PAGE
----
- Time management (self) – I spend so much time replying to student discussion messages and e-mails that I get behind on other tasks. Students commented on my slow grading in their evaluations. To save time, I plan to do the following:
- Keep a list of replies to common questions in OneNote that I can copy and paste and tailor to individual students when needed
- Ensure that most of the questions students commonly ask are easy to find in the course material
- I’ve recently started using KanbanFlow to prioritize and track tasks
- Student discouragement and resistance to reading and application tasks – Students constantly request long lecture videos from me and complain that studying the topic objectives did not help them on application based test questions.
- I have begun to add automatic feedback to all the practice quiz and exam questions so that students can see which topic objective each question ties to, and what course materials address that objective.
- I plan to make a few more short videos on especially complicated topics, but also to use Reading Apprenticeship activities to ensure students understand the importance of reading and are supported in their reading and application.
- At the end of Fall quarter, I asked students to make their own study guide page in Canvas that others could view. A few people suggested that finals would be less overwhelming if this was a progressive assignment that they began at the beginning of the quarter and added to over time. I really like this idea and plan to implement it.
- At the beginning of the course, discouraged students often referred to a video I made in the course intro about keeping a growth mindset, and it seemed to help them deal with challenging material better. I need to find a way to inspire students to think back to the growth mindset and other metacognitive concepts on a regular basis throughout the course.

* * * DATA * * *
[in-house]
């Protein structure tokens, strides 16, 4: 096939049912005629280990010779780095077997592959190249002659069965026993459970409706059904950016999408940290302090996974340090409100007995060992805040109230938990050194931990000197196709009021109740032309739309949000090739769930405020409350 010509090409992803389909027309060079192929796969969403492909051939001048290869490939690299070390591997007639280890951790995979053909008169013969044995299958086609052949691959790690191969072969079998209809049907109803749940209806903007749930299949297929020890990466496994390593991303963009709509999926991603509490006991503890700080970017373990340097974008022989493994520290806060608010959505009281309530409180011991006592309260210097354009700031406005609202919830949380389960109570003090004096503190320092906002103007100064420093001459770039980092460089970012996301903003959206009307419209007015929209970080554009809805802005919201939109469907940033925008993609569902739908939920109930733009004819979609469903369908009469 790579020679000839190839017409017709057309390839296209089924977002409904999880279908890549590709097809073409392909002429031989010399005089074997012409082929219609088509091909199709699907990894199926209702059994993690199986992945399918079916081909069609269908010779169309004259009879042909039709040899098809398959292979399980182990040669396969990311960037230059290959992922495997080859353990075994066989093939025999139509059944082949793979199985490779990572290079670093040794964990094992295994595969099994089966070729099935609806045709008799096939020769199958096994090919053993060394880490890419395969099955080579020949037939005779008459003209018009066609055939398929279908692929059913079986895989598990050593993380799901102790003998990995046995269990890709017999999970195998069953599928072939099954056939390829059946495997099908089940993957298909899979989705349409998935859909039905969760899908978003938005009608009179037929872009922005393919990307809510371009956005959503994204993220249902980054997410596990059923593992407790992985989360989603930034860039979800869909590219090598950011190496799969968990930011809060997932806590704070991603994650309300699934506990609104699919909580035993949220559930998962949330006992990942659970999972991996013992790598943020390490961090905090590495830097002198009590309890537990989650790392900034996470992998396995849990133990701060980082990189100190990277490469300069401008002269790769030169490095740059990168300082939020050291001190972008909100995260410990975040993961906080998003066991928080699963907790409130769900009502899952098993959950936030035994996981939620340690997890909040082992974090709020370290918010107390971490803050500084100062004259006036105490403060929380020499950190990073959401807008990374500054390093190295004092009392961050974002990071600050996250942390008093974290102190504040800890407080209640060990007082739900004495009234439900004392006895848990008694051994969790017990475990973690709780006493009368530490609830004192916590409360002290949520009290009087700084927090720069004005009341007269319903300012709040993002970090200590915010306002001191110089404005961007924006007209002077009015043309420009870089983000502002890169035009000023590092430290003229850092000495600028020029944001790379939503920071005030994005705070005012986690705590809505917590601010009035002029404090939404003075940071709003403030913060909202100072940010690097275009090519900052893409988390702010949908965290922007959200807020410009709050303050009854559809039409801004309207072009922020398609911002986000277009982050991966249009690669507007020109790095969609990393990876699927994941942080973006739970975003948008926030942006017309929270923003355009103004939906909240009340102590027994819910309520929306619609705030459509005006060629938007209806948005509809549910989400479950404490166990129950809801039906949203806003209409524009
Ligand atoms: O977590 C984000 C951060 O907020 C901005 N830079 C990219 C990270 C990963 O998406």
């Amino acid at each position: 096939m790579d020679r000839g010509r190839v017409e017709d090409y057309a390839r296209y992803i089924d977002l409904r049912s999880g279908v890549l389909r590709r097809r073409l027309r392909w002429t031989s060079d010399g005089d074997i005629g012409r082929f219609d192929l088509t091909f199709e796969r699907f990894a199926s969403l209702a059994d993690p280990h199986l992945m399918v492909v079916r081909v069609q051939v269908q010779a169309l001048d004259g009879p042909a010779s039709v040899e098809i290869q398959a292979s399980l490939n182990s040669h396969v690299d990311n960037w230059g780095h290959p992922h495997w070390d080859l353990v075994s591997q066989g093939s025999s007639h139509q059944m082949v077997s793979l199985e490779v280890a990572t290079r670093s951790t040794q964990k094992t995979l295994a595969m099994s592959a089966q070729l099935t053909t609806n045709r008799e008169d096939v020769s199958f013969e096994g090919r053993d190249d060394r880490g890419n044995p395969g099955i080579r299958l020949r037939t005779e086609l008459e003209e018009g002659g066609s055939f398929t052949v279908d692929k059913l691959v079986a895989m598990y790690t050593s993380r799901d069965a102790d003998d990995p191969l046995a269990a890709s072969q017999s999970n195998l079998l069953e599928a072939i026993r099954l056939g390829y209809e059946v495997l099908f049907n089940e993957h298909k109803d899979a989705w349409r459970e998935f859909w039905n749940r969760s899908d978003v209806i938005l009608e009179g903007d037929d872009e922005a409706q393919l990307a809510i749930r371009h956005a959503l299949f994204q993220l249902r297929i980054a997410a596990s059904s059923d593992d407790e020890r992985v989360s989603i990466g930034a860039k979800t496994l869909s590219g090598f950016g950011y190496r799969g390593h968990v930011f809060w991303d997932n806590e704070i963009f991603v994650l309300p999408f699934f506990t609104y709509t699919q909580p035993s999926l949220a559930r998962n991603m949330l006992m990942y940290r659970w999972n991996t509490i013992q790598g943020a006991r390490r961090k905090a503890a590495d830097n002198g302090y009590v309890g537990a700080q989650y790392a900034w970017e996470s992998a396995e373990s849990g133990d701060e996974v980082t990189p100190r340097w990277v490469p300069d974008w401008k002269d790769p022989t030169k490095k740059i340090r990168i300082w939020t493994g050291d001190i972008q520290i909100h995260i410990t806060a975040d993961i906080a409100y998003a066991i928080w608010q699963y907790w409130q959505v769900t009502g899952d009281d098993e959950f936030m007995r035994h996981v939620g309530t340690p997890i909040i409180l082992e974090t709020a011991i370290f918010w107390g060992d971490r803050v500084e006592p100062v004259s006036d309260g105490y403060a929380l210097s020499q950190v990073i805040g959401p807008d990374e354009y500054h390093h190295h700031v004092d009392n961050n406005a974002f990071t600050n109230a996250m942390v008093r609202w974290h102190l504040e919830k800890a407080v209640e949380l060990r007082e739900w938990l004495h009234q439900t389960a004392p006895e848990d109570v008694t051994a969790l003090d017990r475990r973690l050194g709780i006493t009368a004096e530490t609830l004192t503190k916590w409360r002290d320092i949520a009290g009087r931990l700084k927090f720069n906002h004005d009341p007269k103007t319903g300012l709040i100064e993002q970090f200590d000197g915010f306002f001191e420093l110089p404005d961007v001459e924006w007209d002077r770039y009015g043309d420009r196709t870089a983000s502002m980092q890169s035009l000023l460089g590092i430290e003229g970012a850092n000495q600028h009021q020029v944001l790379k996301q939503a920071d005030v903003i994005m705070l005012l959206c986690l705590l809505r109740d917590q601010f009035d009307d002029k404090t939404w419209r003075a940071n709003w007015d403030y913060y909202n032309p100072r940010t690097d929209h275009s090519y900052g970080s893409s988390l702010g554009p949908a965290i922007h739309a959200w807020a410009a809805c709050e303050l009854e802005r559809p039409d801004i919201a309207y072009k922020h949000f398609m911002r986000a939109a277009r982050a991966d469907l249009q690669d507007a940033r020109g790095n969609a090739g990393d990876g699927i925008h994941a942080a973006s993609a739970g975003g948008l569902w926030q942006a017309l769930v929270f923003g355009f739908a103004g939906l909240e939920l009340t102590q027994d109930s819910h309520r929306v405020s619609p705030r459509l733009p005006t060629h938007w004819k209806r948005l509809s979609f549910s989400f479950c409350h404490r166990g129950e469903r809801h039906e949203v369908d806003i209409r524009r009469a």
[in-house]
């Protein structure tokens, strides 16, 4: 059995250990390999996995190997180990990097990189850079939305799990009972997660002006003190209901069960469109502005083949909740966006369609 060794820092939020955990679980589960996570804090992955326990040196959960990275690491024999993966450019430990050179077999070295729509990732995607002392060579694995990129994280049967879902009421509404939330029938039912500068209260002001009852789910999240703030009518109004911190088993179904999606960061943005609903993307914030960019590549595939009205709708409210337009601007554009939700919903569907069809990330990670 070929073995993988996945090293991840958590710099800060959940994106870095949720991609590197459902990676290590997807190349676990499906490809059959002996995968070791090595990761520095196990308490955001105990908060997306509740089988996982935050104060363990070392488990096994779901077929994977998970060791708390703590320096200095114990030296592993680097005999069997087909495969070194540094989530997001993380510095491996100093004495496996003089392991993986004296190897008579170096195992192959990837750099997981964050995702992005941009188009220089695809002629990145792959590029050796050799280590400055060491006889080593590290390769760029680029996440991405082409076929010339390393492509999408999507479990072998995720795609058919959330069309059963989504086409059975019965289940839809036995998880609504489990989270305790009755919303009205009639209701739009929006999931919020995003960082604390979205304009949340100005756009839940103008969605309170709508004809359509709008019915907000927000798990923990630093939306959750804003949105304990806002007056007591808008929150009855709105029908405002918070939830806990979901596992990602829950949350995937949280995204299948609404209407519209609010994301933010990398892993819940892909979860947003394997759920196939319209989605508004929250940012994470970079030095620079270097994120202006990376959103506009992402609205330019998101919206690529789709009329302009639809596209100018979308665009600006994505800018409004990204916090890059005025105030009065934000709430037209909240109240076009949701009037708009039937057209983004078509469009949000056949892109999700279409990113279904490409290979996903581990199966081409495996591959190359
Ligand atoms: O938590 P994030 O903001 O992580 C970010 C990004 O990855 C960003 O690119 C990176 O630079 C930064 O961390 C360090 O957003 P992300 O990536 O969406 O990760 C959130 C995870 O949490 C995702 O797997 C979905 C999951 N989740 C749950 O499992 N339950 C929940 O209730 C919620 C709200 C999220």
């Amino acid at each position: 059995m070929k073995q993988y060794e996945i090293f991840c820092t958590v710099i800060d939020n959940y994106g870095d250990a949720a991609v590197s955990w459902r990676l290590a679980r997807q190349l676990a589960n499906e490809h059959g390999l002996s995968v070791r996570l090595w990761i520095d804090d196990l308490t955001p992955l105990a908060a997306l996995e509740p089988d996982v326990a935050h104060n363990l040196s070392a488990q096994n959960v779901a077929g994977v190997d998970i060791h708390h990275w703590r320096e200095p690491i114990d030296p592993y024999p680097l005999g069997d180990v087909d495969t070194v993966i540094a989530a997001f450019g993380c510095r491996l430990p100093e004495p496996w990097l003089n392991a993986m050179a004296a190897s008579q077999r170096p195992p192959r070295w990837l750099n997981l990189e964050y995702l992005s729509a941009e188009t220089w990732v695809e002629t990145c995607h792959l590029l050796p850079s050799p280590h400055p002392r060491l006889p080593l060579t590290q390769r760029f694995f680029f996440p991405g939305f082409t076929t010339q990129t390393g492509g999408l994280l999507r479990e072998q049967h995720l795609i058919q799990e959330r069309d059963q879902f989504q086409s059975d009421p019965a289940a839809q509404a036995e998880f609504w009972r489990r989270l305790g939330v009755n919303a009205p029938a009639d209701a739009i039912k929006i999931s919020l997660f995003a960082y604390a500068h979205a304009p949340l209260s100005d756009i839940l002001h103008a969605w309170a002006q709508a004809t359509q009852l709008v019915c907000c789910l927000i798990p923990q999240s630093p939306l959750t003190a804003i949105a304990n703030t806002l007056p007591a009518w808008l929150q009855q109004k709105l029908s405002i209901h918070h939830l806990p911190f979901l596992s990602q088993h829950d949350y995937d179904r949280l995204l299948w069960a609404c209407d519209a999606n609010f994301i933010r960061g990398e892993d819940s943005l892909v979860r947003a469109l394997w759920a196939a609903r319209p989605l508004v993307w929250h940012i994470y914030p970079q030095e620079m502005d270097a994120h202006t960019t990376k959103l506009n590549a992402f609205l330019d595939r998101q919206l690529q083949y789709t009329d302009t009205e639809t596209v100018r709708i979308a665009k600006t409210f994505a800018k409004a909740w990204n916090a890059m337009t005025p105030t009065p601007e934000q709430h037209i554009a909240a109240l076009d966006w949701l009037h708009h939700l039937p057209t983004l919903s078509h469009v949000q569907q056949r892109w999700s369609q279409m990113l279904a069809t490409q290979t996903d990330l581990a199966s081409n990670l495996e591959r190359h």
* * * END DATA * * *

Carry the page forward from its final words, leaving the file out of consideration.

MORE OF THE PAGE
- Technical issues – mainly with the new exam proctoring software RTC is using and with BioBeyond, which is adaptive courseware developed with funding from the Gates Foundation. Here’s how I’m addressing these issues:
- I recently consolidated all the technical support information in the course into one reference page so it will be easy to find.
- I have been in constant communication with people from BioBeyond whenever major issues crop up. They recently gave my students access to a discussion board monitored by TAs who have gone through the entire BioBeyond curriculum.
- I’ve learned to use videoconferences in Canvas and have set up a weekly evening videoconference so that online students can ask questions about the course content and technical issues.
Other General Teaching Challenges and Goals
- I want to increase the proportion of active learning activities and reduce lecture time in my classroom, but it’s already difficult to get through all of the required course material for prerequisite science classes in the time allotted.
- My tenure committee suggested I find some faculty who are using alternative models for teaching such as flipped classrooms and observe them. I think this is an excellent idea. I’ve also found a few good Youtube videos where teachers model learning activities in the classroom.
- In one class this Fall, I abandoned my Power Point slides and projected a word document on the board with major objectives. As we talked about each major objective, it was much easier to switch directions or add a short activity based on student interests and areas of confusion, and we got less behind than if I’d felt the need to go through every single slide in a Power Point. This worked because I had online content to supplement any pieces we didn’t get to in class.